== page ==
Category Archives: Civil Liberties

The war comes home

Protestors outside One Police Plaza, 5/7/08

It’s easy to forget about how many Iraqis and Afghans are killed by the U.S. military each day – they’re halfway around the world and we can always change the channel if some nasty images pop up on TV.

Doing so is a bit harder when the chaos occurs in your own backyard, and is caused by the very people sworn to uphold the law and protect you. To add injury to insult, these same people can and do get away with murder.

On April 25, the three New York Police Department detectives whose 50 shots killed Sean Bell and wounded two of his friends were acquitted of all charges by a judge, having waived their right to trial. Although there was ample evidence to convict these detectives, the Queens District Attorney gave a sterling example of the courts’ complicity in police misconduct, subjecting dubious witnesses to cross-examination by the defense while refusing to call the three detectives to the stand for the same treatment.

There have been large, vociferous, and peaceful protests across the city following the verdict, and more are expected throughout a long, hot summer. There is a movement to press Albany to appoint an independent prosecutor for cases of police misconduct, and the Justice Department is deliberating a civil rights suit against the NYPD.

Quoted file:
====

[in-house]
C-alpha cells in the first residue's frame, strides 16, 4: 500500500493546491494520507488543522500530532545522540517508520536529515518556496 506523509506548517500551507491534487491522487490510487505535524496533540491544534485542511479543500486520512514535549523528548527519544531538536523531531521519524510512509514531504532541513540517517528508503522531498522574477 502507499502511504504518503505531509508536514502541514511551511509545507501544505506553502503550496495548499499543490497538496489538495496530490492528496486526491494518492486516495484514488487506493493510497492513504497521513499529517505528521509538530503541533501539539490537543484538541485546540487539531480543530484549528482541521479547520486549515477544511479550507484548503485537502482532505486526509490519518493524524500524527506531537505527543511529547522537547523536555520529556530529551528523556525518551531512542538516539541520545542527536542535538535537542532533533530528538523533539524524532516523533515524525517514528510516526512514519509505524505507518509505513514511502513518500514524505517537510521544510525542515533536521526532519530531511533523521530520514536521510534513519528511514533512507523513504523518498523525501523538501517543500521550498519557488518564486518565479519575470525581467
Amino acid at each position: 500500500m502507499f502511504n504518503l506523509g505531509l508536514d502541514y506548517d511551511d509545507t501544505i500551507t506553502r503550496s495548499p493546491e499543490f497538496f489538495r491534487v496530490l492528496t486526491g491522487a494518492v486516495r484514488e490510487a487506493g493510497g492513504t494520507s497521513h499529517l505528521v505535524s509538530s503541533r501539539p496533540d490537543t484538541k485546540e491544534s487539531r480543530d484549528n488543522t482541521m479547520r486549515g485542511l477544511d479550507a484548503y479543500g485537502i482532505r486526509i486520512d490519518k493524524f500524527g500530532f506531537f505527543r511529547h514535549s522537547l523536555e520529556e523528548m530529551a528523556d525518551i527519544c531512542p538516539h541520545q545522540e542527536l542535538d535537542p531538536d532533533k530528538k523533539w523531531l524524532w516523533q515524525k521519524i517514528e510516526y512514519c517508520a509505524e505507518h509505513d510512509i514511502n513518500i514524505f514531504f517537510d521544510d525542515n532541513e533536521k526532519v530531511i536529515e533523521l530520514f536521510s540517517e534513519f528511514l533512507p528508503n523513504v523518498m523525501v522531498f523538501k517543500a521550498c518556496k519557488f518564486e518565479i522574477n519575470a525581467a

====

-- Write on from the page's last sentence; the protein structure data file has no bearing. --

Some have argued it will be hard to prove the police intentionally set out to violate Sean Bell’s rights. Last time I checked, racial profiling was a violation of said rights, and the record number of stop-and-frisks conducted by the NYPD in the first quarter of 2008 back that record up.

Of course, Sean Bell’s murder does not exist in a vacuum. The increased militarization of American law enforcement, begun during the Reagan era as part of our failed War on Drugs (anyone who debates this point, please watch The Wire), has exacerbated this country’s long history of racism and placed minority communities in the firing line.

Take, for example, the beating of three unarmed black men by Philadelphia cop last week. Though not as close up as the Rodney King footage,  the events are no less savage. Police say they were suspects fleeing the scene of a drug-related shooting. No gun was found in the car and the men have yet to be charged with any crime, though officers claim a “fourth man” bailed out of the vehicle prior to their arrival (anyone remember the NYPD pulling the same stunt in court this winter?)

We get this sort of profiling and hair-trigger response coast-to-coast as well. Last Sunday, LAPD officers shot two unarmed 19-year-old black men in Inglewood whom they suspected of being involved in a nearby shooting. One, Michael Byoune, died. As it turns out, neither Byoune nor his wounded friend were involved in any such incident, nor was a gun found.